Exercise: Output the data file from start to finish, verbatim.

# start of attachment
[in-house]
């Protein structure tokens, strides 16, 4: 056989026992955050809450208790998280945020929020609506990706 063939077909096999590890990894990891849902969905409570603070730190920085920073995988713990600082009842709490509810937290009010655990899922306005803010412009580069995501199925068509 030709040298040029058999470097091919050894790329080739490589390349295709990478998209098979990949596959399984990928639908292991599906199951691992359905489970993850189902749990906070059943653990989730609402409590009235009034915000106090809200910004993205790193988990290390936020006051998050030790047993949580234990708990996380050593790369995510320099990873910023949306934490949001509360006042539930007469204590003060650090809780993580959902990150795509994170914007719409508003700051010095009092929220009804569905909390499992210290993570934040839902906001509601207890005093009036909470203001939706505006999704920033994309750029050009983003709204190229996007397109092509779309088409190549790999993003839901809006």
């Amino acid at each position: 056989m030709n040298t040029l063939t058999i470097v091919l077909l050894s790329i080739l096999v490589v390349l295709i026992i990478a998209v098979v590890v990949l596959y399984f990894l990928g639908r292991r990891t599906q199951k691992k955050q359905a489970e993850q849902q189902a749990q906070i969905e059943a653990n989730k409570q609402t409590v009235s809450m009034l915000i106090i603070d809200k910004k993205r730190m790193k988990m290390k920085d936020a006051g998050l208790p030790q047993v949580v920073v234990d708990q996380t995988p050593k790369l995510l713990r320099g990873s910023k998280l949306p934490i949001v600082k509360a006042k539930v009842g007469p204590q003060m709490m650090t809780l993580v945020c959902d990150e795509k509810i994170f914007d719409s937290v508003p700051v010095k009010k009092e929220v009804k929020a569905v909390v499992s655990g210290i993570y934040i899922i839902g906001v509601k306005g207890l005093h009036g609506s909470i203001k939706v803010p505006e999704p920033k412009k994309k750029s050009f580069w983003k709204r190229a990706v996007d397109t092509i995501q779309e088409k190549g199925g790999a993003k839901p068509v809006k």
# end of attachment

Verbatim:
[in-house]
């Protein structure tokens, strides 16, 4: 056989026992955050809450208790998280945020929020609506990706 063939077909096999590890990894990891849902969905409570603070730190920085920073995988713990600082009842709490509810937290009010655990899922306005803010412009580069995501199925068509 030709040298040029058999470097091919050894790329080739490589390349295709990478998209098979990949596959399984990928639908292991599906199951691992359905489970993850189902749990906070059943653990989730609402409590009235009034915000106090809200910004993205790193988990290390936020006051998050030790047993949580234990708990996380050593790369995510320099990873910023949306934490949001509360006042539930007469204590003060650090809780993580959902990150795509994170914007719409508003700051010095009092929220009804569905909390499992210290993570934040839902906001509601207890005093009036909470203001939706505006999704920033994309750029050009983003709204190229996007397109092509779309088409190549790999993003839901809006």
């Amino acid at each position: 056989m030709n040298t040029l063939t058999i470097v091919l077909l050894s790329i080739l096999v490589v390349l295709i026992i990478a998209v098979v590890v990949l596959y399984f990894l990928g639908r292991r990891t599906q199951k691992k955050q359905a489970e993850q849902q189902a749990q906070i969905e059943a653990n989730k409570q609402t409590v009235s809450m009034l915000i106090i603070d809200k910004k993205r730190m790193k988990m290390k920085d936020a006051g998050l208790p030790q047993v949580v920073v234990d708990q996380t995988p050593k790369l995510l713990r320099g990873s910023k998280l949306p934490i949001v600082k509360a006042k539930v009842g007469p204590q003060m709490m650090t809780l993580v945020c959902d990150e795509k509810i994170f914007d719409s937290v508003p700051v010095k009010k009092e929220v009804k929020a569905v909390v499992s655990g210290i993570y934040i899922i839902g906001v509601k306005g207890l005093h009036g609506s909470i203001k939706v803010p505006e999704p920033k412009k994309k750029s050009f580069w983003k709204r190229a990706v996007d397109t092509i995501q779309e088409k190549g199925g790999a993003k839901p068509v809006k």